But should this free-hand extend to other forms of comedy, in which there is a wider, less well-informed audience? In this, I am not so sure that we can apply the same rules as per stand-up. Audiences are far more likely to come across comedy by chance, and a far less likely to be informed as to the nature of its content. But, one might ask, surely there is a measure of personal responsibility involved? We are all consumers of any number of things on a daily basis; would we drink from the bottle without first knowing whether it was beer or boric acid? Of course not. We are responsible for our own consumption. What is required is the necessary information to judge whether or not we want to consume the item – something which is not necessarily forthcoming when dealing with comedy outside of the canon of the safe and vanilla. With adequate labeling, would access to this comedy be acceptable? I believe so, yes. It is consumed by an audience which has been presented with the information necessary to make a personal decision to do so. What form should the labeling take? That is a question far better left to better bureaucrats than I.

At this point, I imagine many people would be thinking that this is all well and good, but free speech is one of our fundamental rights and so the entire discussion is moot. Well, unfortunately for you, you are wrong. In this country we do not, and not in the lifetime of any living person, had free speech. We have freedom of speech within the law. There are numerous prohibitions on what can be said and written, all in the attempt to create a better society. It is illegal to conduct hate speech, for example. This is where comedy treads a fine line; many a line said with humourous intention can be said with malevolent intent. The same words can be said by two different people with vastly differing purposes, and can be received in a multitude of ways. This is summed perfectly up by a phrase I heard once spoken by Jimmy Carr who when talking about offense in comedy said, and I paraphrase, ‘humour does not happen in the mouth of the comedian, but in the ear of the listener’. That is to say, you take something that is said by another, it is processed through your brain which applies all of your life experience, social bias, cultural influences, and decides whether it is funny or not. The same is of course true of things not intended for comedic purposes. But yes, broadly speaking, freedom of speech is a protected activity in our nation, and so long as things do not stray into the realms of the ridiculous, people should be free to follow this law – even in comedy.

So far, we have said that comedians effectively self-regulate their material, that with appropriate labeling an informed audience could choose whether or not to consume content, and that freedom of speech protects the activity. So, it is looking rather positive for the genre to have free reign. But what about the cause of so much recent controversy; legacy comedy? In this particular field exists a wealth of content which, at the time, was perfectly acceptable, but today finds itself outside what is now considered decent.

Putting my historian’s hat back on, I would immediately say that one cannot judge the actions of those in the past by the standards of the present day. It is fundamental in the study of history that we do not taint the past with our own cultural and societal projections. So, alongside the measures listed above on labeling as to the possible offense that the content might cause a modern audience, I do not see that there is issue with it remaining available for public consumption. After all, we are able to observe depictions of vastly more grizzly events from history that a distasteful joke through the ancient media forms of tapestry, painting, and the written word. Should images of Harold getting shot in the eye be banned simply because we do not allow the public to carry bows and arrows through the street in modern Britain? Furthermore, as noted above, comedy happens in the ear of the listening and is subject to the social conditioning of its audience. If you find a joke humourous, that is because the humour is being constructed by your own mind. For evidence of this, one only has to watch Peter Kay standing, saying nothing for minutes on end, to an audience howling with laughter. If we have as a society moved beyond seeing certain types of comedy as humourous, then it ceases to be comedic content and simply enters the canon of historical artifacts reflecting the culture within a given time period.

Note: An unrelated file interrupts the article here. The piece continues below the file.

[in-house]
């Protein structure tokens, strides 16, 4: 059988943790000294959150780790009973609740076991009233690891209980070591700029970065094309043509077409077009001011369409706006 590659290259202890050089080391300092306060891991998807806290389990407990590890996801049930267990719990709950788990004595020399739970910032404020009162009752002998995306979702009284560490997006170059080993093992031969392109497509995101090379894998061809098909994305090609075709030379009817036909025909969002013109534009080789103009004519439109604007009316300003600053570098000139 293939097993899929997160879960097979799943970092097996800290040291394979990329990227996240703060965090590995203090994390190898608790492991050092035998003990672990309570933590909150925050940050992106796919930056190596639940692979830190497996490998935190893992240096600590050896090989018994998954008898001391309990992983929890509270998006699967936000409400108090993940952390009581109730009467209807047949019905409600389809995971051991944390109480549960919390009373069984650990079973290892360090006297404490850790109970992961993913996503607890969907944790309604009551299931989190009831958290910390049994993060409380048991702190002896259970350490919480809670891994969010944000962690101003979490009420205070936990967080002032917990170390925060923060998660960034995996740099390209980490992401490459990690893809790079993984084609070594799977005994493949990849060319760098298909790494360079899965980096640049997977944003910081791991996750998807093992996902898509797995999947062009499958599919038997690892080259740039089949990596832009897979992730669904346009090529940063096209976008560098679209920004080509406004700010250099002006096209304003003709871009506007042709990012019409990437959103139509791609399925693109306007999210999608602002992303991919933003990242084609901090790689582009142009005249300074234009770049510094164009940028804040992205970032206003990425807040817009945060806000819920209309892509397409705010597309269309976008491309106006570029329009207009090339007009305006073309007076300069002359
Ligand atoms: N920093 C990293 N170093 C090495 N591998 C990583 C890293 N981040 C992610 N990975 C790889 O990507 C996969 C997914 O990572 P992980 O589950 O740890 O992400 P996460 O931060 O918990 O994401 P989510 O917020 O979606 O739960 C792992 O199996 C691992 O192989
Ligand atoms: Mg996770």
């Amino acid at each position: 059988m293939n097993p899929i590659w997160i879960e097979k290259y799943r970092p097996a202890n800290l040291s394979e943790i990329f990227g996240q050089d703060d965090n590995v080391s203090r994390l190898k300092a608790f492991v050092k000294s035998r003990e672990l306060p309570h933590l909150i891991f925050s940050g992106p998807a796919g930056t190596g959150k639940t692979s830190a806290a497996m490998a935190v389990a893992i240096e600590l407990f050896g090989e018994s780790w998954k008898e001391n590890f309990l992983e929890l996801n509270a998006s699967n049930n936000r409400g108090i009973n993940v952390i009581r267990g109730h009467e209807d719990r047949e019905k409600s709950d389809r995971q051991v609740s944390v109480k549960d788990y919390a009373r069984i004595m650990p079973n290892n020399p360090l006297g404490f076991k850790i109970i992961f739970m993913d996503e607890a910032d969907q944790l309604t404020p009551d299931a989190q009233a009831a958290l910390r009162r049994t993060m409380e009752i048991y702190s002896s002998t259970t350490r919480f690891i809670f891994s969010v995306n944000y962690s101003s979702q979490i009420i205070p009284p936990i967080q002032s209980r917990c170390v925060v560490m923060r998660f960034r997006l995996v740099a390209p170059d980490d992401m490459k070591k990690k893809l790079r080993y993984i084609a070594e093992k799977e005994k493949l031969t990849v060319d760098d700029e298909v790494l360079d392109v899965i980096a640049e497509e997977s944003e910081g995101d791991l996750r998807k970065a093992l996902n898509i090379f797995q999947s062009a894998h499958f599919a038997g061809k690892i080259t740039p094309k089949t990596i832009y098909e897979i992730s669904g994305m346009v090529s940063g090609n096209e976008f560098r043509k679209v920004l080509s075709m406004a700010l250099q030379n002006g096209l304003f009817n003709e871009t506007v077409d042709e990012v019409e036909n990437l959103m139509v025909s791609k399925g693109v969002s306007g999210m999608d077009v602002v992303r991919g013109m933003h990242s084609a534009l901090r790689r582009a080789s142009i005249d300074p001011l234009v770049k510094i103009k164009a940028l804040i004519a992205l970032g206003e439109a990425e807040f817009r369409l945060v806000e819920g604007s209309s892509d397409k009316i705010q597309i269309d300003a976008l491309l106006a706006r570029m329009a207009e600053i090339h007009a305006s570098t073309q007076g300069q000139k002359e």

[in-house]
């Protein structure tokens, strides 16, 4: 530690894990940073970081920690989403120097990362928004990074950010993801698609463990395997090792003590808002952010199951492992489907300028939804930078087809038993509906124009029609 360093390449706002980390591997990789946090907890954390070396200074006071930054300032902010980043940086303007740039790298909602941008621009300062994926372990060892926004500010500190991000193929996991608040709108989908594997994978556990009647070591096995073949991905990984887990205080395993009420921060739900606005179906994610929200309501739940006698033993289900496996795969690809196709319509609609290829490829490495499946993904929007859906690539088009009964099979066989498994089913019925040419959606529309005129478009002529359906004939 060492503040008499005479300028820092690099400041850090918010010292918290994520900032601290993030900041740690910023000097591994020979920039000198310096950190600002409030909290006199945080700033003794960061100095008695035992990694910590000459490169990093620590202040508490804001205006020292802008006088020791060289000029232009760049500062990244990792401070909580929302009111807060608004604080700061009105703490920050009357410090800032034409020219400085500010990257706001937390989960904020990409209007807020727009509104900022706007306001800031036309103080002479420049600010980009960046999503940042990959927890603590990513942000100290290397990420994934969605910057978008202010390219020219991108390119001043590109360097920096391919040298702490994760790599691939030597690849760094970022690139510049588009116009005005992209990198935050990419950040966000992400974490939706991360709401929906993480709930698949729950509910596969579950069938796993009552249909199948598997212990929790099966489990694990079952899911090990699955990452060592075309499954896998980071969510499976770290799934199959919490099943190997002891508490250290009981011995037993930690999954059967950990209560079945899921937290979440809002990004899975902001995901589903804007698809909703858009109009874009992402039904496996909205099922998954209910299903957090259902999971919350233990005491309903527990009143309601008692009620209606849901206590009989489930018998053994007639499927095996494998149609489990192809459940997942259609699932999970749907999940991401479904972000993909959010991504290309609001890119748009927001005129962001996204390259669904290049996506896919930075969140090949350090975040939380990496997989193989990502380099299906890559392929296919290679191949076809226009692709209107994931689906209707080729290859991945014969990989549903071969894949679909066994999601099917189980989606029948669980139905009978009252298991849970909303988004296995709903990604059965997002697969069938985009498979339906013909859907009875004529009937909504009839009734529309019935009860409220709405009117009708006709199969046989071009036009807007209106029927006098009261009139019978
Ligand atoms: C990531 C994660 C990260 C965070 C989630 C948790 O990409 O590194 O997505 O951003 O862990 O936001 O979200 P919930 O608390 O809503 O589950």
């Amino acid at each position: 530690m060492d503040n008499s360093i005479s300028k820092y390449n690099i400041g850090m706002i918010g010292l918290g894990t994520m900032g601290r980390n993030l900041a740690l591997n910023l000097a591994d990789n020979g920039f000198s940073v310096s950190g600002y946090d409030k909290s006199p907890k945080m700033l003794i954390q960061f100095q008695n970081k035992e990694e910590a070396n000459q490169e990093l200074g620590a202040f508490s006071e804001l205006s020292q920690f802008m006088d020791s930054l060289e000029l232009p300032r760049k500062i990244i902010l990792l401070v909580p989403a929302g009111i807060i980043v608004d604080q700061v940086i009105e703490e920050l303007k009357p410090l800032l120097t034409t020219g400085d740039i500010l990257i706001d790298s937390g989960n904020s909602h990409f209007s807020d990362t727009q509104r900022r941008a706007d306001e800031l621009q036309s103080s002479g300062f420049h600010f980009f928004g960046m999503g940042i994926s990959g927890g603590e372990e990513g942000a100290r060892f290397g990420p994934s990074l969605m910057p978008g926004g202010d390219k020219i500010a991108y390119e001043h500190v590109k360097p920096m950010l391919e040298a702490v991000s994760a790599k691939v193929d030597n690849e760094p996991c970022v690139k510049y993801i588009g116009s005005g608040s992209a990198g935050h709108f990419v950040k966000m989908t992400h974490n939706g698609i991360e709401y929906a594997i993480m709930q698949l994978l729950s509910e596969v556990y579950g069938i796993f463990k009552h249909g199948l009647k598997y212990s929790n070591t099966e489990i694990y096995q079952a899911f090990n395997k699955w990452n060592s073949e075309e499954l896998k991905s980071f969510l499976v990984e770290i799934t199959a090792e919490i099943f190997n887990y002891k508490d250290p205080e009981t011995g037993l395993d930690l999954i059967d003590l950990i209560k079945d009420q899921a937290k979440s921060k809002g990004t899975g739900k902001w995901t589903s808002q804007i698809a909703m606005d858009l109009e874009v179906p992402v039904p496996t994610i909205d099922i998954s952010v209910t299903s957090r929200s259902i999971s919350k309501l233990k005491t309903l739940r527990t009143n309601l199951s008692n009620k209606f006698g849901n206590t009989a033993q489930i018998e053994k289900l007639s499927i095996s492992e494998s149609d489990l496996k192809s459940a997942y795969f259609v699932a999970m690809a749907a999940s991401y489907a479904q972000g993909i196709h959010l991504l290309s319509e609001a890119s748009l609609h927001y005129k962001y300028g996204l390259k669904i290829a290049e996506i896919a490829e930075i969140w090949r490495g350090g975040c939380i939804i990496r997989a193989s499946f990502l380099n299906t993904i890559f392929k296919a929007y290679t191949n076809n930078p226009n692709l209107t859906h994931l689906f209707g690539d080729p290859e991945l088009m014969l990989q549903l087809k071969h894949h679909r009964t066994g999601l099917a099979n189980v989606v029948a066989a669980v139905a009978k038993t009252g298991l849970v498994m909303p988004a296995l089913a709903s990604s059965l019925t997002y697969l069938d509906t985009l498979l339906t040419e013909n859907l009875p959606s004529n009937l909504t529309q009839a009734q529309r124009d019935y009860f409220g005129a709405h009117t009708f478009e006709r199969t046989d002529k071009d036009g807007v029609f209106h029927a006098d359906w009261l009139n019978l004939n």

Returning to the notion of what is and what is not acceptable comedy, my first example will consider one of the greatest taboos of them all; blackface. This is a clear example where, predominantly in the past, comedians most certainly punched downwards at a vulnerable group. So, would this be covered by the freedom of speech argument? I do not believe so. As discussed, punching downwards is a form of bullying, and bullying is a form of hate. As promoting hate is prohibited under freedom of speech laws, censoring it would be fully justified in my own opinion. And yet, I still do not believe it should be. As noted back in Blog No. 0000001, any historic mistake provides a learning opportunity. Why not use what already exists to provide an opportunity for future generations to learn? Apply the suggestion of a label requirement, inform the audience the reasons as to why such content is no longer acceptable, and allow an informed decision to be made as to whether or not it is consumed. There have been recent blackface revivals, such as depictions by Keith Lemon, Ant and Dec, Matt Lucas, etc., and I will not excuse their creation. However, I believe that these still, with adequate warning as to their content, provide a learning opportunity. Particularly as their cringeworthy attempt at humour is enough of a deterrent for people not to repeat the mistake. In any case, the public backlash that they have received in recent weeks is enough of a learning experience for artists considering undertaking such an attempt at humour to consider otherwise.